The R. L. Juliano Structural BioInformatics (SBI) Core Facility, located in 4062 Genetic Medicine, is a unique resource providing researchers access to computational structural biology tools that will optimally enhance their scientific studies. The director, Dr. Brenda Temple, is available for collaborative studies or for training researchers in computational structural biology techniques.
The SBI core offers access to state-of-the-art computers. Eleven Silicon Graphics workstations (4 R5000 O2s, 2 R10000 Octanes, 4 Dual R12000 Octane2s, 1 Origin 200) selected specifically for their stereographic imaging and powerful numerical processing capabilities are available to faculty and students. Available computational tools, many freely available on the web, include protein and DNA sequence analysis (Muscle, T-Coffee, ClustalX, Seaview, Mega5.2.1), protein fold determination (HHpred, I-Tasser), structure superimposition and comparison (PyMOL), homology modeling (Modeller), active site identification (Discovery Studio, Sybyl), analyzing effects of mutations, docking of drugs (ClusPro, Zdock), and molecular dynamics (AMBER, NAMD, Gromacs). These analyses are typically run on local MacBook Pro workstations within the facility, but computational resources made available through ITS Research Computing, particularly the Dell blade-based linux cluster killdevil with 32 GPU and 674 compute nodes along with a StorNext mass storage system, are utilized when needed for the more computationally demanding projects such as molecular dynamics simulations and whole genome calculations.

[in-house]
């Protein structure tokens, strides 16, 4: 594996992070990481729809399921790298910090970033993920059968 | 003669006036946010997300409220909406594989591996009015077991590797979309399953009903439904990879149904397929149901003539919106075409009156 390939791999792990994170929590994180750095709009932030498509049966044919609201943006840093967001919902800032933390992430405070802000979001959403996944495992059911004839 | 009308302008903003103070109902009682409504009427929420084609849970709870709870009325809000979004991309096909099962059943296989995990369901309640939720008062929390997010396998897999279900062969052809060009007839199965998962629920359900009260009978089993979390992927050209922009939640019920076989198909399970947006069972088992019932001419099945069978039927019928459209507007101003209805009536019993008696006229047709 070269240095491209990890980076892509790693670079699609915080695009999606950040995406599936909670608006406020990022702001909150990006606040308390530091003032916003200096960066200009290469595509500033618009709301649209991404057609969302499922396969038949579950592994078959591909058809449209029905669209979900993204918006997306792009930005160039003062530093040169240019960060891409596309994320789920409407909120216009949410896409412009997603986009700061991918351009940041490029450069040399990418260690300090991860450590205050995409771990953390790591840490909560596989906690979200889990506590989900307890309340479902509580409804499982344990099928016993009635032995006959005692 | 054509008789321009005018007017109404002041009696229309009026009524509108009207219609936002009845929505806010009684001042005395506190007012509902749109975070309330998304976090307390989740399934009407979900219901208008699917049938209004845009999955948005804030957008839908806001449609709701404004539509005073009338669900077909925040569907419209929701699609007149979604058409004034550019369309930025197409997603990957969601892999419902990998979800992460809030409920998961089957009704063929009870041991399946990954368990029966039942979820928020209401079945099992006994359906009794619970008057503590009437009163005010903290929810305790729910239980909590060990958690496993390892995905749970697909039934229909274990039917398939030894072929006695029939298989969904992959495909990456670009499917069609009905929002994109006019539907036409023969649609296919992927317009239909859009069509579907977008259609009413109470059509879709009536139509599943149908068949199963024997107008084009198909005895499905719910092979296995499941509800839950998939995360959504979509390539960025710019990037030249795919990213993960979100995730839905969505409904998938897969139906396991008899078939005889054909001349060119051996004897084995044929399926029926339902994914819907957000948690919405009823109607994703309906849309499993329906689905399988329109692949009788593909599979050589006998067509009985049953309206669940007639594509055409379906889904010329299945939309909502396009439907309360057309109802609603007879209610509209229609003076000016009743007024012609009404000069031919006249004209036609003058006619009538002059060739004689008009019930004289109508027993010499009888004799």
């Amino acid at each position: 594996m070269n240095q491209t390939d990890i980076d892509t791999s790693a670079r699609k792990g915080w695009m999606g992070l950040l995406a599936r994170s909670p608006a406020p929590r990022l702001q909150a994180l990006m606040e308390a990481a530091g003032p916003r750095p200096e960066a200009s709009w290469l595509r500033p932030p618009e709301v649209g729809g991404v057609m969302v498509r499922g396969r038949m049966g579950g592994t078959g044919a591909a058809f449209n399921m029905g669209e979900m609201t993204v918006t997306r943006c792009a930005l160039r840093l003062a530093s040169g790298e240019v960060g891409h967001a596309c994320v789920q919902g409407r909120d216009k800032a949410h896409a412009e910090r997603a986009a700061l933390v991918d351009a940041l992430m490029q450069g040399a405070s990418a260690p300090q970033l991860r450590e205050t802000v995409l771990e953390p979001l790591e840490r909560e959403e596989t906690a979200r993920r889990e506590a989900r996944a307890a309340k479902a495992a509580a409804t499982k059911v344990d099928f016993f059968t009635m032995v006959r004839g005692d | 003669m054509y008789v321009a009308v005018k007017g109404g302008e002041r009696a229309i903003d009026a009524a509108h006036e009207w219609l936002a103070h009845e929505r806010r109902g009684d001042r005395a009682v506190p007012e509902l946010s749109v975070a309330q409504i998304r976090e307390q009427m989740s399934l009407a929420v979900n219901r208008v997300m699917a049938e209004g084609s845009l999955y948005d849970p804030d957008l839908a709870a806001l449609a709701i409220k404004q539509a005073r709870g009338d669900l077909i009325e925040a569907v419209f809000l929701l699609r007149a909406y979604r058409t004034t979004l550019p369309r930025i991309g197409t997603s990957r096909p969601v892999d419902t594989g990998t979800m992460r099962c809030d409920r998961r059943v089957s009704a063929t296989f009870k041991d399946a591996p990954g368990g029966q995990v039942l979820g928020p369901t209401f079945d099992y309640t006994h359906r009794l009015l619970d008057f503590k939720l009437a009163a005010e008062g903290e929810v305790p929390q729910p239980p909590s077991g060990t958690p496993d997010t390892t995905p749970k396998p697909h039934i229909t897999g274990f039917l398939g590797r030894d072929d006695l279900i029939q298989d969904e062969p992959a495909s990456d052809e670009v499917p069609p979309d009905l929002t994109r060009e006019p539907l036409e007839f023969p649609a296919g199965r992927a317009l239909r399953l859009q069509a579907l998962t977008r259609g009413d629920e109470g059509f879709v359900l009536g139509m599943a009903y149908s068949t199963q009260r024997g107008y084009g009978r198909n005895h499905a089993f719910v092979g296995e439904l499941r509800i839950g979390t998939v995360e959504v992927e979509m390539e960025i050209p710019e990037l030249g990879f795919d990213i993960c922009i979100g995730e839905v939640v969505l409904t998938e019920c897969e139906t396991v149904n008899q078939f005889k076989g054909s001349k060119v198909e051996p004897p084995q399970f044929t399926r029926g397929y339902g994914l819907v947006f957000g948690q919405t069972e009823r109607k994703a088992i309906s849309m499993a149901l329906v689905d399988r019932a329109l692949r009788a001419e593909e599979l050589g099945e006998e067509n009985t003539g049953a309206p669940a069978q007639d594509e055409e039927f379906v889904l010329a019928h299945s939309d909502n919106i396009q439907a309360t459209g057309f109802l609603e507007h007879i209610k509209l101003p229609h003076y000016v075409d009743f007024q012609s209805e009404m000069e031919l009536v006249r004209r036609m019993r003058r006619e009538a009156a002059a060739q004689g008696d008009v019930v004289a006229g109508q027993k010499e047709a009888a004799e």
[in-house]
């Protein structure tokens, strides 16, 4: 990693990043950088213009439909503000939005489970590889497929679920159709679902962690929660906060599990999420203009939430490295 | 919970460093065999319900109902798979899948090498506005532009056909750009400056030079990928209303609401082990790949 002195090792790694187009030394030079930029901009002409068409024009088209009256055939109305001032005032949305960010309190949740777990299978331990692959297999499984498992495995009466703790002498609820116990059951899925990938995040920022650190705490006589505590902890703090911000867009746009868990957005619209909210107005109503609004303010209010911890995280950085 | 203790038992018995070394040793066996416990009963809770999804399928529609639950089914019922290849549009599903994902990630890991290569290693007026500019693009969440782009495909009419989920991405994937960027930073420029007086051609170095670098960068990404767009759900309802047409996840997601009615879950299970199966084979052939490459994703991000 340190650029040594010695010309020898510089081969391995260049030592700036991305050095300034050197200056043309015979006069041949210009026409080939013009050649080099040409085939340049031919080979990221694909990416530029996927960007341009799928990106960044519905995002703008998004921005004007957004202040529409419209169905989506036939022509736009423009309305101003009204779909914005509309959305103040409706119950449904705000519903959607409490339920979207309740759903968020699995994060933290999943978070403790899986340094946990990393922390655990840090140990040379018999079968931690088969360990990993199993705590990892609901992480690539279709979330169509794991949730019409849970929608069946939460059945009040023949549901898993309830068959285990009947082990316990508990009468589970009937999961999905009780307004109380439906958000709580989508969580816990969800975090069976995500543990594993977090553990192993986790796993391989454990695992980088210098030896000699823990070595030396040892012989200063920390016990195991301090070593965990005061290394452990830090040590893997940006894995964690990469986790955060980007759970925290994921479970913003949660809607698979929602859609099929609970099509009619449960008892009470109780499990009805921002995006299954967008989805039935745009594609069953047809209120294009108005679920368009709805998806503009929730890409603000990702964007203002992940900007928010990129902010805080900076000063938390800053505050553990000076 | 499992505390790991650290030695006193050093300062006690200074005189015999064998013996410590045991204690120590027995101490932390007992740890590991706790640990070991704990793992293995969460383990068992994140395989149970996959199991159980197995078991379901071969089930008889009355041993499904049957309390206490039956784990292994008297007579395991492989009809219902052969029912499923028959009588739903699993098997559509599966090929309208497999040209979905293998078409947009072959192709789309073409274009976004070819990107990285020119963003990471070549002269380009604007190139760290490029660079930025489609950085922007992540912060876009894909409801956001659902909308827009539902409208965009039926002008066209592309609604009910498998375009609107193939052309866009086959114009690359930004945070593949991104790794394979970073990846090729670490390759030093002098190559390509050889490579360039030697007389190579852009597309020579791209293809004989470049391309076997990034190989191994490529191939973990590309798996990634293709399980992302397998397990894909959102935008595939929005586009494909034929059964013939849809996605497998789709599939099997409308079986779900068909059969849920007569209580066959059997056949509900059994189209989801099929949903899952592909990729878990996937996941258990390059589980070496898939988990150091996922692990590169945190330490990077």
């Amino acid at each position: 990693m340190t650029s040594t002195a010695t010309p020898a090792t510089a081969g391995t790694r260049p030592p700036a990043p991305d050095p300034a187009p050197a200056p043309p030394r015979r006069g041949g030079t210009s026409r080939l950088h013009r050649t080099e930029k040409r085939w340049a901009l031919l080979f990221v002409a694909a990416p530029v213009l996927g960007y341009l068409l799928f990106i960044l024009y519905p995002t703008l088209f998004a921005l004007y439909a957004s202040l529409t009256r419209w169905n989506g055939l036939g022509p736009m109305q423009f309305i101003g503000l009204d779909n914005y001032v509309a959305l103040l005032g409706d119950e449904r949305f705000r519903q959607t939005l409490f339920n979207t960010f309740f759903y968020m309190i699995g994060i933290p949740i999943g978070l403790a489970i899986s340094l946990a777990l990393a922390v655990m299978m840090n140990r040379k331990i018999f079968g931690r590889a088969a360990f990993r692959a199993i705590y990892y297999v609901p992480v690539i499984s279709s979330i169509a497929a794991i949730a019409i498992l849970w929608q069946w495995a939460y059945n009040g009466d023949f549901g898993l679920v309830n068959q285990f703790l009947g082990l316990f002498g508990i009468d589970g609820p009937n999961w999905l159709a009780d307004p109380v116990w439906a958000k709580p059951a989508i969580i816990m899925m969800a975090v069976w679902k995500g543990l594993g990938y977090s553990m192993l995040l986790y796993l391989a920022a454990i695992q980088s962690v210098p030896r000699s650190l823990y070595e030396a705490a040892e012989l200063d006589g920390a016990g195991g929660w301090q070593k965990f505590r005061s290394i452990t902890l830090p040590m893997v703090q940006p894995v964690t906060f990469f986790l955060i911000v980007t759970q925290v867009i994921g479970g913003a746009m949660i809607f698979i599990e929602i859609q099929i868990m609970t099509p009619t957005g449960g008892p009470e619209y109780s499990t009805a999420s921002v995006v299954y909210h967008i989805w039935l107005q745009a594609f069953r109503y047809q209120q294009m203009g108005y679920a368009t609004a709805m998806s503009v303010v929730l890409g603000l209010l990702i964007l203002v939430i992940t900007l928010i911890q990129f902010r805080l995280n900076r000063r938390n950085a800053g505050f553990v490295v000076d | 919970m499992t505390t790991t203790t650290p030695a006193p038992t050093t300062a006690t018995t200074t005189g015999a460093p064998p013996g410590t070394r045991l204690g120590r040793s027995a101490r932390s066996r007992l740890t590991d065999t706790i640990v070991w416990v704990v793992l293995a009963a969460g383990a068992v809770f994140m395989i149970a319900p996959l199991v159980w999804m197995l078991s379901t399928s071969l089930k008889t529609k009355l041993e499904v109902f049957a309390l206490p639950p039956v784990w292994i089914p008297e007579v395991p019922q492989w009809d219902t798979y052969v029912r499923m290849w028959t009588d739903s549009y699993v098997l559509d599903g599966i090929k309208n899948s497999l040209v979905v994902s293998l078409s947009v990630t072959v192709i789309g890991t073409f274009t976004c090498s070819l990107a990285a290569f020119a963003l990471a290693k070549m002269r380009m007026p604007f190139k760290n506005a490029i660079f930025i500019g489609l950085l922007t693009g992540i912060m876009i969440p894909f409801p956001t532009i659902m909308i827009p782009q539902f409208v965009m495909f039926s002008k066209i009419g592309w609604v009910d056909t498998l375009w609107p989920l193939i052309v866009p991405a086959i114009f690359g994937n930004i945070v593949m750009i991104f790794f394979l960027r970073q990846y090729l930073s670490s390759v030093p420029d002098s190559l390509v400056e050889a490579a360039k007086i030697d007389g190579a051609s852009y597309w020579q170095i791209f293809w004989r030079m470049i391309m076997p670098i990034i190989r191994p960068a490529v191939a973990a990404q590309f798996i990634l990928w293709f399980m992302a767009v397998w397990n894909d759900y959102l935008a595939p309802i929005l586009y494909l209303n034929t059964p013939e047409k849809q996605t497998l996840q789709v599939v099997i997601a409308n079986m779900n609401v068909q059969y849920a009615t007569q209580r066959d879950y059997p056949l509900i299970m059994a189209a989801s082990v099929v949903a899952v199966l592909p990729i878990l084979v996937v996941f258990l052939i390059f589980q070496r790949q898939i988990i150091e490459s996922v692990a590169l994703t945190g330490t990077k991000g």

Available Software Packages
The facility offers access to state a variety of software packages for structure visualization, modeling and analysis. Researchers are trained in software tools for protein and DNA sequence analysis, protein fold determination, structure superimposition and comparison, homology modeling, active site identification, mutation effects analysis, and drug docking. Available software packages include SYBYL, Insigtht II, FELIX, QUANTA, spock, VMD, CCP4, AMBER, crystallography or NMR spectroscopy.
Multiple sequence alignments, phylogenetic analysis, ancestral sequence predictions, secondary structure predictions, domain prediction, functional residue prediction
Structure Visualization and Analysis
Structure vusualization, electrostatic surfaces, homology modeling, amino acid mutation analysis, solvent accessibility calculations, subunit contact analysis, molecular dynamics calculations, free energies of binding, active side identification, docking of small molecules, figures for grants and publications, molecular movies for presentations.